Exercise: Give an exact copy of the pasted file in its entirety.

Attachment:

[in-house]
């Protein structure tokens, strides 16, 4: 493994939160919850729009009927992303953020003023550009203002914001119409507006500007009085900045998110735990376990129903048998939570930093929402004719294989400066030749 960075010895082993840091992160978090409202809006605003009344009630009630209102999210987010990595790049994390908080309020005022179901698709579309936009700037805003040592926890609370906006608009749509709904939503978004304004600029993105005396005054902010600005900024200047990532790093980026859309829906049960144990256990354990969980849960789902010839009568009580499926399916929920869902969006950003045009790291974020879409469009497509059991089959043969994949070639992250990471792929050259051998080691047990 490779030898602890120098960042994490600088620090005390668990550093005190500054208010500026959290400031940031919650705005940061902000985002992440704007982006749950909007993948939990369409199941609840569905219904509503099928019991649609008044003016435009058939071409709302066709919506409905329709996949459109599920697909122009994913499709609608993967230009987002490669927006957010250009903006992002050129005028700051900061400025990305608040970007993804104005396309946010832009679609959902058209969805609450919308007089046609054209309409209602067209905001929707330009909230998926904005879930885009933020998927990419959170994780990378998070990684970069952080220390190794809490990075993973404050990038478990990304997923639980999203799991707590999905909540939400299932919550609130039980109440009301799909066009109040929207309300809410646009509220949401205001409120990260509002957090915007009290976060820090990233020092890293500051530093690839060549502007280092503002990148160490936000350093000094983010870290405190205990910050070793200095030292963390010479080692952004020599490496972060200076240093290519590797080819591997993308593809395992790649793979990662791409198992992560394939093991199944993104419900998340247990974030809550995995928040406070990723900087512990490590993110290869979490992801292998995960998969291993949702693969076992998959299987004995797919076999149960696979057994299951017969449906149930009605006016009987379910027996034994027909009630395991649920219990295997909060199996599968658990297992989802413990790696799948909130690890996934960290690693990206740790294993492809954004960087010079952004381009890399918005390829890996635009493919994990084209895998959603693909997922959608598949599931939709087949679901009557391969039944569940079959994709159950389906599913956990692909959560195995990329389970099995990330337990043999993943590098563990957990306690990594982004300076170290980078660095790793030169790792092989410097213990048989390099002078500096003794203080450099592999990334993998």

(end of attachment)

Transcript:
[in-house]
């Protein structure tokens, strides 16, 4: 493994939160919850729009009927992303953020003023550009203002914001119409507006500007009085900045998110735990376990129903048998939570930093929402004719294989400066030749 960075010895082993840091992160978090409202809006605003009344009630009630209102999210987010990595790049994390908080309020005022179901698709579309936009700037805003040592926890609370906006608009749509709904939503978004304004600029993105005396005054902010600005900024200047990532790093980026859309829906049960144990256990354990969980849960789902010839009568009580499926399916929920869902969006950003045009790291974020879409469009497509059991089959043969994949070639992250990471792929050259051998080691047990 490779030898602890120098960042994490600088620090005390668990550093005190500054208010500026959290400031940031919650705005940061902000985002992440704007982006749950909007993948939990369409199941609840569905219904509503099928019991649609008044003016435009058939071409709302066709919506409905329709996949459109599920697909122009994913499709609608993967230009987002490669927006957010250009903006992002050129005028700051900061400025990305608040970007993804104005396309946010832009679609959902058209969805609450919308007089046609054209309409209602067209905001929707330009909230998926904005879930885009933020998927990419959170994780990378998070990684970069952080220390190794809490990075993973404050990038478990990304997923639980999203799991707590999905909540939400299932919550609130039980109440009301799909066009109040929207309300809410646009509220949401205001409120990260509002957090915007009290976060820090990233020092890293500051530093690839060549502007280092503002990148160490936000350093000094983010870290405190205990910050070793200095030292963390010479080692952004020599490496972060200076240093290519590797080819591997993308593809395992790649793979990662791409198992992560394939093991199944993104419900998340247990974030809550995995928040406070990723900087512990490590993110290869979490992801292998995960998969291993949702693969076992998959299987004995797919076999149960696979057994299951017969449906149930009605006016009987379910027996034994027909009630395991649920219990295997909060199996599968658990297992989802413990790696799948909130690890996934960290690693990206740790294993492809954004960087010079952004381009890399918005390829890996635009493919994990084209895998959603693909997922959608598949599931939709087949679901009557391969039944569940079959994709159950389906599913956990692909959560195995990329389970099995990330337990043999993943590098563990957990306690990594982004300076170290980078660095790793030169790792092989410097213990048989390099002078500096003794203080450099592999990334993998």